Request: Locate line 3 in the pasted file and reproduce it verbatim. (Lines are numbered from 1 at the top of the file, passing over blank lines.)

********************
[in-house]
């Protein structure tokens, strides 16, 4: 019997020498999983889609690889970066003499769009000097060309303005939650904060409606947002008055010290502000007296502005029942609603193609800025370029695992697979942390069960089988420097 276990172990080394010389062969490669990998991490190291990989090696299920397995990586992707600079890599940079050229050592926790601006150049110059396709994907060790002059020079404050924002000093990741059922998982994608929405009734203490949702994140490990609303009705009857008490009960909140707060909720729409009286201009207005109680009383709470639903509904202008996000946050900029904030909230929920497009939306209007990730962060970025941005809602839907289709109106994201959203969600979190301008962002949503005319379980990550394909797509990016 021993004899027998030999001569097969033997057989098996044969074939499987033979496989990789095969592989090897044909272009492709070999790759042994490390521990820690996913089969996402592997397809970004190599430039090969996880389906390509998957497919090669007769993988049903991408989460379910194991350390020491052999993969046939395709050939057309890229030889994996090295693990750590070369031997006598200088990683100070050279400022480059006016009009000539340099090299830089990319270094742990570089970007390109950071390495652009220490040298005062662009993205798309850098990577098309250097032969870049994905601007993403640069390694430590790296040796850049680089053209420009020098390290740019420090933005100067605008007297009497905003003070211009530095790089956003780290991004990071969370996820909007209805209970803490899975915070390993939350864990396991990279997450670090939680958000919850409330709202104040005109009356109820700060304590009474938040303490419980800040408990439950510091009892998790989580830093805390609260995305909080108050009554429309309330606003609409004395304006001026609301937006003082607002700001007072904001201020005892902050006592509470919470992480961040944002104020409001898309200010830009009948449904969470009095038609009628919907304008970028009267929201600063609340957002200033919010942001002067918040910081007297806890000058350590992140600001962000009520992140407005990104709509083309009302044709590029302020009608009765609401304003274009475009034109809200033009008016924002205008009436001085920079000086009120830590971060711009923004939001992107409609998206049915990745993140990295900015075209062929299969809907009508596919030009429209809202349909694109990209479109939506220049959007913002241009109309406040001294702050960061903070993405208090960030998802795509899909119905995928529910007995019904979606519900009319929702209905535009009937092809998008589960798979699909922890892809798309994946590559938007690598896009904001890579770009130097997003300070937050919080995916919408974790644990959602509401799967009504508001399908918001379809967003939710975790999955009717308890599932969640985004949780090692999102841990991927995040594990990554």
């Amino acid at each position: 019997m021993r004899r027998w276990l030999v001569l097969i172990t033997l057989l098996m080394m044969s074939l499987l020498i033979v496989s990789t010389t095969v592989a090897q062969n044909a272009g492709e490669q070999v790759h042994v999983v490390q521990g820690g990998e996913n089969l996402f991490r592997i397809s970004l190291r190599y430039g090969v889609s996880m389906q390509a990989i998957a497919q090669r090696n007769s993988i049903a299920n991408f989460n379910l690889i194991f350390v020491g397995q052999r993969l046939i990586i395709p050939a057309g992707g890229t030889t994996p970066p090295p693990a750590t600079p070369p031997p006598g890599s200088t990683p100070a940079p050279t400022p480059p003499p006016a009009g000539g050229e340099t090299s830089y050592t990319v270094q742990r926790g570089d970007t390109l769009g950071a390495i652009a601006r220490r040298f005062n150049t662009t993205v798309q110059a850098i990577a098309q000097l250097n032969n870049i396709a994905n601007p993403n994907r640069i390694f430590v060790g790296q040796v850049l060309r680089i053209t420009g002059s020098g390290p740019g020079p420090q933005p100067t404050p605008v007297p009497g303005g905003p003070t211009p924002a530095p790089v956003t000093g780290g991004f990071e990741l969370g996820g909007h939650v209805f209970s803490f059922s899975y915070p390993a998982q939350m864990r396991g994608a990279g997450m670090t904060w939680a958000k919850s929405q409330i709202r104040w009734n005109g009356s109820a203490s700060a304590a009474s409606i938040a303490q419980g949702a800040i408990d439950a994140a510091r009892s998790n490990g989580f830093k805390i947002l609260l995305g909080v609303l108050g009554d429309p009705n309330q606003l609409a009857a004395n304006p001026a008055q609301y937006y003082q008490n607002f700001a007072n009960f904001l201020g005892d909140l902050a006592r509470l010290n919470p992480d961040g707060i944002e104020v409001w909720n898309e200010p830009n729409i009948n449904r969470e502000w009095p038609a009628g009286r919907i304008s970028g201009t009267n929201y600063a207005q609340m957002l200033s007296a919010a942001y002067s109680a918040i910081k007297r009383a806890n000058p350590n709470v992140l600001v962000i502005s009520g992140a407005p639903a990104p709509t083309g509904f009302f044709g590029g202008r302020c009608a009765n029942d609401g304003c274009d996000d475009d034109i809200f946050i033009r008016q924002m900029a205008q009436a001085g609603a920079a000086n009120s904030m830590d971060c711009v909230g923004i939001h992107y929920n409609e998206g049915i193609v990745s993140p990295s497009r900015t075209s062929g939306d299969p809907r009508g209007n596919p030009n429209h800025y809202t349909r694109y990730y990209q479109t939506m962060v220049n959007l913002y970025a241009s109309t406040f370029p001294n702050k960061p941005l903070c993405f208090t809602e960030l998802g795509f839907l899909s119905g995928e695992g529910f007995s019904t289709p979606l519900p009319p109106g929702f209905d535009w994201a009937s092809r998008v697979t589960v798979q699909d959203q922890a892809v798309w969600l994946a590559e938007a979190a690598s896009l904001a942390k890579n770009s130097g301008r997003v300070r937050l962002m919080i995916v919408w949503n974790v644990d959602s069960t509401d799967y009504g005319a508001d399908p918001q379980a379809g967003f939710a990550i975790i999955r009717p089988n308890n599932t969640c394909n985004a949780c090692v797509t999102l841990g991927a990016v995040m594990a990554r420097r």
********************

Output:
């Amino acid at each position: 019997m021993r004899r027998w276990l030999v001569l097969i172990t033997l057989l098996m080394m044969s074939l499987l020498i033979v496989s990789t010389t095969v592989a090897q062969n044909a272009g492709e490669q070999v790759h042994v999983v490390q521990g820690g990998e996913n089969l996402f991490r592997i397809s970004l190291r190599y430039g090969v889609s996880m389906q390509a990989i998957a497919q090669r090696n007769s993988i049903a299920n991408f989460n379910l690889i194991f350390v020491g397995q052999r993969l046939i990586i395709p050939a057309g992707g890229t030889t994996p970066p090295p693990a750590t600079p070369p031997p006598g890599s200088t990683p100070a940079p050279t400022p480059p003499p006016a009009g000539g050229e340099t090299s830089y050592t990319v270094q742990r926790g570089d970007t390109l769009g950071a390495i652009a601006r220490r040298f005062n150049t662009t993205v798309q110059a850098i990577a098309q000097l250097n032969n870049i396709a994905n601007p993403n994907r640069i390694f430590v060790g790296q040796v850049l060309r680089i053209t420009g002059s020098g390290p740019g020079p420090q933005p100067t404050p605008v007297p009497g303005g905003p003070t211009p924002a530095p790089v956003t000093g780290g991004f990071e990741l969370g996820g909007h939650v209805f209970s803490f059922s899975y915070p390993a998982q939350m864990r396991g994608a990279g997450m670090t904060w939680a958000k919850s929405q409330i709202r104040w009734n005109g009356s109820a203490s700060a304590a009474s409606i938040a303490q419980g949702a800040i408990d439950a994140a510091r009892s998790n490990g989580f830093k805390i947002l609260l995305g909080v609303l108050g009554d429309p009705n309330q606003l609409a009857a004395n304006p001026a008055q609301y937006y003082q008490n607002f700001a007072n009960f904001l201020g005892d909140l902050a006592r509470l010290n919470p992480d961040g707060i944002e104020v409001w909720n898309e200010p830009n729409i009948n449904r969470e502000w009095p038609a009628g009286r919907i304008s970028g201009t009267n929201y600063a207005q609340m957002l200033s007296a919010a942001y002067s109680a918040i910081k007297r009383a806890n000058p350590n709470v992140l600001v962000i502005s009520g992140a407005p639903a990104p709509t083309g509904f009302f044709g590029g202008r302020c009608a009765n029942d609401g304003c274009d996000d475009d034109i809200f946050i033009r008016q924002m900029a205008q009436a001085g609603a920079a000086n009120s904030m830590d971060c711009v909230g923004i939001h992107y929920n409609e998206g049915i193609v990745s993140p990295s497009r900015t075209s062929g939306d299969p809907r009508g209007n596919p030009n429209h800025y809202t349909r694109y990730y990209q479109t939506m962060v220049n959007l913002y970025a241009s109309t406040f370029p001294n702050k960061p941005l903070c993405f208090t809602e960030l998802g795509f839907l899909s119905g995928e695992g529910f007995s019904t289709p979606l519900p009319p109106g929702f209905d535009w994201a009937s092809r998008v697979t589960v798979q699909d959203q922890a892809v798309w969600l994946a590559e938007a979190a690598s896009l904001a942390k890579n770009s130097g301008r997003v300070r937050l962002m919080i995916v919408w949503n974790v644990d959602s069960t509401d799967y009504g005319a508001d399908p918001q379980a379809g967003f939710a990550i975790i999955r009717p089988n308890n599932t969640c394909n985004a949780c090692v797509t999102l841990g991927a990016v995040m594990a990554r420097r």